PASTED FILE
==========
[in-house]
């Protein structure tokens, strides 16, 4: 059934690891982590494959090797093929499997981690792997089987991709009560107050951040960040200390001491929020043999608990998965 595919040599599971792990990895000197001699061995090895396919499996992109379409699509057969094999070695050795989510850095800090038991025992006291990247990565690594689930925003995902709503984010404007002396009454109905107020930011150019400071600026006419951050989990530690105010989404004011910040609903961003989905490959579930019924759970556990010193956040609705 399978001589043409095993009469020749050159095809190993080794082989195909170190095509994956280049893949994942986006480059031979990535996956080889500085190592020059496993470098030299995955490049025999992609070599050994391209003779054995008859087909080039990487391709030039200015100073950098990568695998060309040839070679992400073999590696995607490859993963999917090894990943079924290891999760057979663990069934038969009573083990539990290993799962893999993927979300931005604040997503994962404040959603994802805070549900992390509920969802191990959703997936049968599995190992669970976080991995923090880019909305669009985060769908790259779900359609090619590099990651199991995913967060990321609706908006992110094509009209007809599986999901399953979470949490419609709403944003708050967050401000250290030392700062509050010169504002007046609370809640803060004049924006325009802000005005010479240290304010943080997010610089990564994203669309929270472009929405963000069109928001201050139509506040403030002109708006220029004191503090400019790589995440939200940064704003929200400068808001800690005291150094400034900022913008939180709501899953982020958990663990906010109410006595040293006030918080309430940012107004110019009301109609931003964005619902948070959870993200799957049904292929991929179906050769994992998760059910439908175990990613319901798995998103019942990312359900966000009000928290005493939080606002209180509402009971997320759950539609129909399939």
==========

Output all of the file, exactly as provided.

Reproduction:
[in-house]
């Protein structure tokens, strides 16, 4: 059934690891982590494959090797093929499997981690792997089987991709009560107050951040960040200390001491929020043999608990998965 595919040599599971792990990895000197001699061995090895396919499996992109379409699509057969094999070695050795989510850095800090038991025992006291990247990565690594689930925003995902709503984010404007002396009454109905107020930011150019400071600026006419951050989990530690105010989404004011910040609903961003989905490959579930019924759970556990010193956040609705 399978001589043409095993009469020749050159095809190993080794082989195909170190095509994956280049893949994942986006480059031979990535996956080889500085190592020059496993470098030299995955490049025999992609070599050994391209003779054995008859087909080039990487391709030039200015100073950098990568695998060309040839070679992400073999590696995607490859993963999917090894990943079924290891999760057979663990069934038969009573083990539990290993799962893999993927979300931005604040997503994962404040959603994802805070549900992390509920969802191990959703997936049968599995190992669970976080991995923090880019909305669009985060769908790259779900359609090619590099990651199991995913967060990321609706908006992110094509009209007809599986999901399953979470949490419609709403944003708050967050401000250290030392700062509050010169504002007046609370809640803060004049924006325009802000005005010479240290304010943080997010610089990564994203669309929270472009929405963000069109928001201050139509506040403030002109708006220029004191503090400019790589995440939200940064704003929200400068808001800690005291150094400034900022913008939180709501899953982020958990663990906010109410006595040293006030918080309430940012107004110019009301109609931003964005619902948070959870993200799957049904292929991929179906050769994992998760059910439908175990990613319901798995998103019942990312359900966000009000928290005493939080606002209180509402009971997320759950539609129909399939």